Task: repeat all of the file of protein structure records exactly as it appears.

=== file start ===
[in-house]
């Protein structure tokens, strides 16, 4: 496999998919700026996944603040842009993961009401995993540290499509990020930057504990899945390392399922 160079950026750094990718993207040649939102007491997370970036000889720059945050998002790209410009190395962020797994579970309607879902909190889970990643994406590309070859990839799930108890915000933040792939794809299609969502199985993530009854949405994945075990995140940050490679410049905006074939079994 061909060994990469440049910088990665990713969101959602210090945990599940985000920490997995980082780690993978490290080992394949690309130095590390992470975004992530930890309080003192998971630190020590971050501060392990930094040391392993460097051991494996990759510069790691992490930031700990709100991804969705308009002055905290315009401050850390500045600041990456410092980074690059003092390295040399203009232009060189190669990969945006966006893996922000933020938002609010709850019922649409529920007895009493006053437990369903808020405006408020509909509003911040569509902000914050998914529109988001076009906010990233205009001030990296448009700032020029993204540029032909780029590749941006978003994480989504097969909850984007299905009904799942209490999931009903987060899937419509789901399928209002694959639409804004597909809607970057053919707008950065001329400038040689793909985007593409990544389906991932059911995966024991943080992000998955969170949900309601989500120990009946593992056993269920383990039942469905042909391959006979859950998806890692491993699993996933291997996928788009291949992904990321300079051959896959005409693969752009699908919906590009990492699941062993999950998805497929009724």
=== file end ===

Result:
[in-house]
């Protein structure tokens, strides 16, 4: 496999998919700026996944603040842009993961009401995993540290499509990020930057504990899945390392399922 160079950026750094990718993207040649939102007491997370970036000889720059945050998002790209410009190395962020797994579970309607879902909190889970990643994406590309070859990839799930108890915000933040792939794809299609969502199985993530009854949405994945075990995140940050490679410049905006074939079994 061909060994990469440049910088990665990713969101959602210090945990599940985000920490997995980082780690993978490290080992394949690309130095590390992470975004992530930890309080003192998971630190020590971050501060392990930094040391392993460097051991494996990759510069790691992490930031700990709100991804969705308009002055905290315009401050850390500045600041990456410092980074690059003092390295040399203009232009060189190669990969945006966006893996922000933020938002609010709850019922649409529920007895009493006053437990369903808020405006408020509909509003911040569509902000914050998914529109988001076009906010990233205009001030990296448009700032020029993204540029032909780029590749941006978003994480989504097969909850984007299905009904799942209490999931009903987060899937419509789901399928209002694959639409804004597909809607970057053919707008950065001329400038040689793909985007593409990544389906991932059911995966024991943080992000998955969170949900309601989500120990009946593992056993269920383990039942469905042909391959006979859950998806890692491993699993996933291997996928788009291949992904990321300079051959896959005409693969752009699908919906590009990492699941062993999950998805497929009724």